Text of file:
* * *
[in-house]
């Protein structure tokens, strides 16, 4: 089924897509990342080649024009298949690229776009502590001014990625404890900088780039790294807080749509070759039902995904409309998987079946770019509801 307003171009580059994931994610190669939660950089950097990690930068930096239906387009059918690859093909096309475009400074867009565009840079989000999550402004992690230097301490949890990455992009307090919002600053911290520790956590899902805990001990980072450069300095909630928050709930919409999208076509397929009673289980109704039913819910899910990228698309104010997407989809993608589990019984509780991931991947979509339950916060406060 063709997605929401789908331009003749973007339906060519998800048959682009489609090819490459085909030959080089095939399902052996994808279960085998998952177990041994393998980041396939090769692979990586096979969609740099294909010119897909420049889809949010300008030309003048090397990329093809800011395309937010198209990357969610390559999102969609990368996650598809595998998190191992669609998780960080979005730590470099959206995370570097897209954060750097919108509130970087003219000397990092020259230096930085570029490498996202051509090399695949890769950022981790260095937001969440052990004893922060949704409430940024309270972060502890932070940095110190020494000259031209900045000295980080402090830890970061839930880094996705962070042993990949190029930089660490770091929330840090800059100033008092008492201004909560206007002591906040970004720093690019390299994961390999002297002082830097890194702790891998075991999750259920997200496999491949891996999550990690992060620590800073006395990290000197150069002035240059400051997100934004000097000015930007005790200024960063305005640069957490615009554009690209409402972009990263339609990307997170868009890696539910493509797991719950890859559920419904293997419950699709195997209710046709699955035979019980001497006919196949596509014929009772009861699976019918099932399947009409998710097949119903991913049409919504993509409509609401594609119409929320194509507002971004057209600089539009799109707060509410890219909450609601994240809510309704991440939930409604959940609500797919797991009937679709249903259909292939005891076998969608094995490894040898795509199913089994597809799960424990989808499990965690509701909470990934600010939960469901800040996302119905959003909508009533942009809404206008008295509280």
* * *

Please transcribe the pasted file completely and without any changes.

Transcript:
[in-house]
């Protein structure tokens, strides 16, 4: 089924897509990342080649024009298949690229776009502590001014990625404890900088780039790294807080749509070759039902995904409309998987079946770019509801 307003171009580059994931994610190669939660950089950097990690930068930096239906387009059918690859093909096309475009400074867009565009840079989000999550402004992690230097301490949890990455992009307090919002600053911290520790956590899902805990001990980072450069300095909630928050709930919409999208076509397929009673289980109704039913819910899910990228698309104010997407989809993608589990019984509780991931991947979509339950916060406060 063709997605929401789908331009003749973007339906060519998800048959682009489609090819490459085909030959080089095939399902052996994808279960085998998952177990041994393998980041396939090769692979990586096979969609740099294909010119897909420049889809949010300008030309003048090397990329093809800011395309937010198209990357969610390559999102969609990368996650598809595998998190191992669609998780960080979005730590470099959206995370570097897209954060750097919108509130970087003219000397990092020259230096930085570029490498996202051509090399695949890769950022981790260095937001969440052990004893922060949704409430940024309270972060502890932070940095110190020494000259031209900045000295980080402090830890970061839930880094996705962070042993990949190029930089660490770091929330840090800059100033008092008492201004909560206007002591906040970004720093690019390299994961390999002297002082830097890194702790891998075991999750259920997200496999491949891996999550990690992060620590800073006395990290000197150069002035240059400051997100934004000097000015930007005790200024960063305005640069957490615009554009690209409402972009990263339609990307997170868009890696539910493509797991719950890859559920419904293997419950699709195997209710046709699955035979019980001497006919196949596509014929009772009861699976019918099932399947009409998710097949119903991913049409919504993509409509609401594609119409929320194509507002971004057209600089539009799109707060509410890219909450609601994240809510309704991440939930409604959940609500797919797991009937679709249903259909292939005891076998969608094995490894040898795509199913089994597809799960424990989808499990965690509701909470990934600010939960469901800040996302119905959003909508009533942009809404206008008295509280």